have HPV, but these tests cannot tell the specific HPV type(s) that a woman
has. Even girls/women with one vaccine HPV type could get protection
against the other vaccine HPV types they have not yet acquired.
What about vaccinating boys?
We do not yet know if the vaccine is effective in boys or men. It is possible
that vaccinating males will have health benefits for them by preventing
genital warts and rare cancers, such as penile and anal cancer. It is also
possible that vaccinating boys/men will have indirect health benefits for
girls/women. Studies are now being done to find out if the vaccine works to
prevent HPV infection and disease in males. When more information is
available, this vaccine may be licensed and recommended for boys/men as
well. Currently, the vaccine is licensed only for use in females ages 9 to 26.
Should pregnant women be vaccinated?
The vaccine is not recommended for pregnant women. There has been
limited research looking at vaccine safety for pregnant women and their
developing fetus. So far, studies suggest that the vaccine has not caused
health problems during pregnancy, nor has it caused health problems for the
infant– but more research is still needed. For now, pregnant women should
complete their pregnancy before getting the vaccine. If a woman finds out
she is pregnant after she has started getting the vaccine series, she should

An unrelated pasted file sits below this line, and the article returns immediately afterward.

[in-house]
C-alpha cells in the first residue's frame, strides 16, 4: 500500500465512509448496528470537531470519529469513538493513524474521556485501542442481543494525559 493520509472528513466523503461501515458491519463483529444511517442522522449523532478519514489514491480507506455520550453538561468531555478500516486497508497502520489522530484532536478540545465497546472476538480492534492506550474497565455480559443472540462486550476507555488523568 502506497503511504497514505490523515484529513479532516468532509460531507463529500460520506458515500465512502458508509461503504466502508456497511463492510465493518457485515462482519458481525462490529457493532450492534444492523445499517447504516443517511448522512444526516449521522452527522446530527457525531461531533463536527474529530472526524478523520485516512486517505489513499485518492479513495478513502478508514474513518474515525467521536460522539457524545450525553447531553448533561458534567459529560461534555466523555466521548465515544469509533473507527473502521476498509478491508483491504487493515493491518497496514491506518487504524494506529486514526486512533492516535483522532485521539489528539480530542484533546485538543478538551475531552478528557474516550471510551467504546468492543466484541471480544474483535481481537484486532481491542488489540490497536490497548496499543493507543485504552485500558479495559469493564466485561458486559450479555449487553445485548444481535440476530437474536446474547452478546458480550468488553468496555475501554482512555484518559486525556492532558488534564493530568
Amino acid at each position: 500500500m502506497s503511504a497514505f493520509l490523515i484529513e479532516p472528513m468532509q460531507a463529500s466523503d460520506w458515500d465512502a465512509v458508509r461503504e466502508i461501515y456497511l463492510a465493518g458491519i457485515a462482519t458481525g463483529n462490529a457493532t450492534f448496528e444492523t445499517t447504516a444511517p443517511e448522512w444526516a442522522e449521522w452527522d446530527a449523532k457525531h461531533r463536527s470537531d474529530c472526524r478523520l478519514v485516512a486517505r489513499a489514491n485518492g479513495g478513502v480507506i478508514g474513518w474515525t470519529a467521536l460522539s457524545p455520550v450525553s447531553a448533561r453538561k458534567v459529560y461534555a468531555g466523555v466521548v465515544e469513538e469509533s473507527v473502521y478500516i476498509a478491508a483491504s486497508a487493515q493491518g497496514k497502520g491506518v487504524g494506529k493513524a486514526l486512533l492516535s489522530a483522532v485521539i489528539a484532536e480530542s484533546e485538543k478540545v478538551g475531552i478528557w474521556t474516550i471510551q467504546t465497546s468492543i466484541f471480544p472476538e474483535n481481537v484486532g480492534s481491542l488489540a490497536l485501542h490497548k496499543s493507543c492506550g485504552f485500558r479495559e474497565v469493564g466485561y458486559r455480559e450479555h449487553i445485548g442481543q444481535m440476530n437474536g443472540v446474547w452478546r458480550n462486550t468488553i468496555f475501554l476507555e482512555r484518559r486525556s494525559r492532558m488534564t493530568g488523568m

complete her pregnancy before finishing the three-dose series.
Will girls/women be protected against HPV and related diseases, even if
they dont get all three doses?
It is not yet known how much protection girls/women would get from
receiving only one or two doses of the vaccine. For this reason, it is very
important that girls/women get all three doses of the vaccine.
Will girls be required to get vaccinated before they enter school?
There are no federal laws that require children or adolescents to get
vaccinated. All school and daycare entry laws are state lawsso they vary
from state to state. To find out what vaccines are needed for children or
adolescents to enter school or daycare in your state, check with your state
health department or board of education.
Are there other HPV vaccines in development?
Another HPV vaccine is in the final stages of clinical testing, but it is not yet
licensed. This vaccine would protect against the two types of HPV that cause
most (70%) cervical cancers (types 16, 18).
Are there other ways to prevent HPV?
The only sure way to prevent HPV is to abstain from all sexual activity.
Sexually active adults can reduce their risk by being in a mutually faithful
relationship with someone who has had no other or few sex partners, or by
limiting their number of sex partners. But even persons with only one
lifetime sex partner can get HPV, if their partner has had previous partners.
It is not known how much protection condoms provide against HPV, since
areas that are not covered by a condom can be exposed to the virus.
However, condoms may reduce the risk of genital warts and cervical cancer.
They can also reduce the risk of HIV and some other sexually transmitted
infections (STIs), when used consistently and correctly (i.e. all the time and
the right way).
Bibliography
American Cancer Society. Detailed Guide: Cervical Cancer. What are the
Key Statistics about Cervical Cancer? Last updated October 31, 2005.